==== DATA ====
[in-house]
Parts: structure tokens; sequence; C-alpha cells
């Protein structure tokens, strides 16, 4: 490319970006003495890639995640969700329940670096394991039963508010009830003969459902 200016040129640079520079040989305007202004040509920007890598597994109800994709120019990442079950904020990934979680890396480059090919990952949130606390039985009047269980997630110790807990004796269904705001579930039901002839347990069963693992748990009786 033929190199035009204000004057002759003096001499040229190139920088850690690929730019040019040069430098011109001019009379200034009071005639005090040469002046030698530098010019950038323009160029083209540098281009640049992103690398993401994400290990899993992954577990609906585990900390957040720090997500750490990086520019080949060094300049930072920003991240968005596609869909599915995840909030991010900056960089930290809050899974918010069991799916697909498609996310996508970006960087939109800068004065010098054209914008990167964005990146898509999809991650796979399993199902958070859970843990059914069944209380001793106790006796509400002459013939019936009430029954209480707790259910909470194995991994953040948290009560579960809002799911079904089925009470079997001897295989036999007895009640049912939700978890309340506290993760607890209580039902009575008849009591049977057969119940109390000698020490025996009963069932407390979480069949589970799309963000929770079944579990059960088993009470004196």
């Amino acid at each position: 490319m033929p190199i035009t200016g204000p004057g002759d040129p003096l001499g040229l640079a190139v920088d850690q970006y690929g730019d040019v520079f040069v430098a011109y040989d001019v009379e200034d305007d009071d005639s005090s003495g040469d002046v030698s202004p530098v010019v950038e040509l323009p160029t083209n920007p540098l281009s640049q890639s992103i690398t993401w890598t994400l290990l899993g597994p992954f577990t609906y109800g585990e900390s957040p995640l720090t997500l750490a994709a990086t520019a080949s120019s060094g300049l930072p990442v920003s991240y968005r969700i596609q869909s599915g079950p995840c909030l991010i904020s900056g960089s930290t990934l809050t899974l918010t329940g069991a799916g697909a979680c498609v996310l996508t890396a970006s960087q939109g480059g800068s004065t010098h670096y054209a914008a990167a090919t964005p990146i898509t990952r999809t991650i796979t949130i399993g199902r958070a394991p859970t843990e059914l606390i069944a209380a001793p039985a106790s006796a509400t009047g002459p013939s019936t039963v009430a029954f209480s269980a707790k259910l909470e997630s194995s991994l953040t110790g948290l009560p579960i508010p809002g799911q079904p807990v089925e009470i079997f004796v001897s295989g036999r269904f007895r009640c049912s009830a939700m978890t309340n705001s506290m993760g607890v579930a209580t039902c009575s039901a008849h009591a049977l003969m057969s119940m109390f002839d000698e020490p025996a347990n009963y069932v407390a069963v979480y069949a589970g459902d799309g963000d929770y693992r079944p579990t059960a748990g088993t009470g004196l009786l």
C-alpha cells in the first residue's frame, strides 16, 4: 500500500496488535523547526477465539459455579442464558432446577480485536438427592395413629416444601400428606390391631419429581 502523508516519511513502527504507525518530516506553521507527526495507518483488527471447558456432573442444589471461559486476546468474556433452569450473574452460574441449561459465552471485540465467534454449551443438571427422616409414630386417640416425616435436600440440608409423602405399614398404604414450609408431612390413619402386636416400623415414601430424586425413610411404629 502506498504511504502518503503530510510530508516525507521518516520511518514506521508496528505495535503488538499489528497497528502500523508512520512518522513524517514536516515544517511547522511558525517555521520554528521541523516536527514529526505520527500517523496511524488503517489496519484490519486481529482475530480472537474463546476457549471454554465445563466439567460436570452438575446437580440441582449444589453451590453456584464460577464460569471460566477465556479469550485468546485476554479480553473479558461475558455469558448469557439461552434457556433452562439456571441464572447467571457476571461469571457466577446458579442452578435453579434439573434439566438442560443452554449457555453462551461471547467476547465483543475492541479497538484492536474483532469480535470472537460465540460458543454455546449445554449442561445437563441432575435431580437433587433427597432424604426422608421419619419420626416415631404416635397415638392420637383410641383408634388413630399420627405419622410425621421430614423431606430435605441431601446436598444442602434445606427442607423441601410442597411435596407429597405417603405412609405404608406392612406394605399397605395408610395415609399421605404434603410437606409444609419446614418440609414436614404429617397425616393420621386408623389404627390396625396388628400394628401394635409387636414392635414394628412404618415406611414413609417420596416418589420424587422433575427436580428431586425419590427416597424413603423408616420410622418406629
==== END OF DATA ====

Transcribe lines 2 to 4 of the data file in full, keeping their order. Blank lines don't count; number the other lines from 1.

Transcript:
Parts: structure tokens; sequence; C-alpha cells
């Protein structure tokens, strides 16, 4: 490319970006003495890639995640969700329940670096394991039963508010009830003969459902 200016040129640079520079040989305007202004040509920007890598597994109800994709120019990442079950904020990934979680890396480059090919990952949130606390039985009047269980997630110790807990004796269904705001579930039901002839347990069963693992748990009786 033929190199035009204000004057002759003096001499040229190139920088850690690929730019040019040069430098011109001019009379200034009071005639005090040469002046030698530098010019950038323009160029083209540098281009640049992103690398993401994400290990899993992954577990609906585990900390957040720090997500750490990086520019080949060094300049930072920003991240968005596609869909599915995840909030991010900056960089930290809050899974918010069991799916697909498609996310996508970006960087939109800068004065010098054209914008990167964005990146898509999809991650796979399993199902958070859970843990059914069944209380001793106790006796509400002459013939019936009430029954209480707790259910909470194995991994953040948290009560579960809002799911079904089925009470079997001897295989036999007895009640049912939700978890309340506290993760607890209580039902009575008849009591049977057969119940109390000698020490025996009963069932407390979480069949589970799309963000929770079944579990059960088993009470004196």
């Amino acid at each position: 490319m033929p190199i035009t200016g204000p004057g002759d040129p003096l001499g040229l640079a190139v920088d850690q970006y690929g730019d040019v520079f040069v430098a011109y040989d001019v009379e200034d305007d009071d005639s005090s003495g040469d002046v030698s202004p530098v010019v950038e040509l323009p160029t083209n920007p540098l281009s640049q890639s992103i690398t993401w890598t994400l290990l899993g597994p992954f577990t609906y109800g585990e900390s957040p995640l720090t997500l750490a994709a990086t520019a080949s120019s060094g300049l930072p990442v920003s991240y968005r969700i596609q869909s599915g079950p995840c909030l991010i904020s900056g960089s930290t990934l809050t899974l918010t329940g069991a799916g697909a979680c498609v996310l996508t890396a970006s960087q939109g480059g800068s004065t010098h670096y054209a914008a990167a090919t964005p990146i898509t990952r999809t991650i796979t949130i399993g199902r958070a394991p859970t843990e059914l606390i069944a209380a001793p039985a106790s006796a509400t009047g002459p013939s019936t039963v009430a029954f209480s269980a707790k259910l909470e997630s194995s991994l953040t110790g948290l009560p579960i508010p809002g799911q079904p807990v089925e009470i079997f004796v001897s295989g036999r269904f007895r009640c049912s009830a939700m978890t309340n705001s506290m993760g607890v579930a209580t039902c009575s039901a008849h009591a049977l003969m057969s119940m109390f002839d000698e020490p025996a347990n009963y069932v407390a069963v979480y069949a589970g459902d799309g963000d929770y693992r079944p579990t059960a748990g088993t009470g004196l009786l």